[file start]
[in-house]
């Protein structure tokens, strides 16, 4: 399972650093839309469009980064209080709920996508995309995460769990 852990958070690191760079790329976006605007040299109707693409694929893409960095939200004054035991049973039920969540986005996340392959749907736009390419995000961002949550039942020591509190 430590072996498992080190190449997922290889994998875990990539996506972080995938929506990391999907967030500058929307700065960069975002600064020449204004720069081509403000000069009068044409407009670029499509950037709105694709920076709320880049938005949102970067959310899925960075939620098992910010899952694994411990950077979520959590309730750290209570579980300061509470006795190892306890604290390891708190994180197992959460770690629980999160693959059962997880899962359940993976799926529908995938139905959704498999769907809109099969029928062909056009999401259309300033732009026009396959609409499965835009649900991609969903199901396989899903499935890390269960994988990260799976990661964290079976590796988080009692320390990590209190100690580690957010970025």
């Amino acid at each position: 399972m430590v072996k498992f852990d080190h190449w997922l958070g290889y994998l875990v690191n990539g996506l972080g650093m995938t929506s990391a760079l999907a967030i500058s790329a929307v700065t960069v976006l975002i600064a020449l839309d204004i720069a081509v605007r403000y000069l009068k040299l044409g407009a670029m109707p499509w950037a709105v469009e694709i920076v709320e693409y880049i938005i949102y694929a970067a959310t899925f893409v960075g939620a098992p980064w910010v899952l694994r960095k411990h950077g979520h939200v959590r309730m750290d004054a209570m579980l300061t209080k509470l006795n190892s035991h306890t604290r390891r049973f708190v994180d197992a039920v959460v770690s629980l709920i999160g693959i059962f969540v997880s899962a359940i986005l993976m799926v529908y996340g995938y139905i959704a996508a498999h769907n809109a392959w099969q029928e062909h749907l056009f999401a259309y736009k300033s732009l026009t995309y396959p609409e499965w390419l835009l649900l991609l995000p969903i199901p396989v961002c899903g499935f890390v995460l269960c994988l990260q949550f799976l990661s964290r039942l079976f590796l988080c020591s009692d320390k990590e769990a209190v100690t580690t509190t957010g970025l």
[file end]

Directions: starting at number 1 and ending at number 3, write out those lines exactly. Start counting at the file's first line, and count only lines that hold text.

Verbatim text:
[in-house]
């Protein structure tokens, strides 16, 4: 399972650093839309469009980064209080709920996508995309995460769990 852990958070690191760079790329976006605007040299109707693409694929893409960095939200004054035991049973039920969540986005996340392959749907736009390419995000961002949550039942020591509190 430590072996498992080190190449997922290889994998875990990539996506972080995938929506990391999907967030500058929307700065960069975002600064020449204004720069081509403000000069009068044409407009670029499509950037709105694709920076709320880049938005949102970067959310899925960075939620098992910010899952694994411990950077979520959590309730750290209570579980300061509470006795190892306890604290390891708190994180197992959460770690629980999160693959059962997880899962359940993976799926529908995938139905959704498999769907809109099969029928062909056009999401259309300033732009026009396959609409499965835009649900991609969903199901396989899903499935890390269960994988990260799976990661964290079976590796988080009692320390990590209190100690580690957010970025």
């Amino acid at each position: 399972m430590v072996k498992f852990d080190h190449w997922l958070g290889y994998l875990v690191n990539g996506l972080g650093m995938t929506s990391a760079l999907a967030i500058s790329a929307v700065t960069v976006l975002i600064a020449l839309d204004i720069a081509v605007r403000y000069l009068k040299l044409g407009a670029m109707p499509w950037a709105v469009e694709i920076v709320e693409y880049i938005i949102y694929a970067a959310t899925f893409v960075g939620a098992p980064w910010v899952l694994r960095k411990h950077g979520h939200v959590r309730m750290d004054a209570m579980l300061t209080k509470l006795n190892s035991h306890t604290r390891r049973f708190v994180d197992a039920v959460v770690s629980l709920i999160g693959i059962f969540v997880s899962a359940i986005l993976m799926v529908y996340g995938y139905i959704a996508a498999h769907n809109a392959w099969q029928e062909h749907l056009f999401a259309y736009k300033s732009l026009t995309y396959p609409e499965w390419l835009l649900l991609l995000p969903i199901p396989v961002c899903g499935f890390v995460l269960c994988l990260q949550f799976l990661s964290r039942l079976f590796l988080c020591s009692d320390k990590e769990a209190v100690t580690t509190t957010g970025l």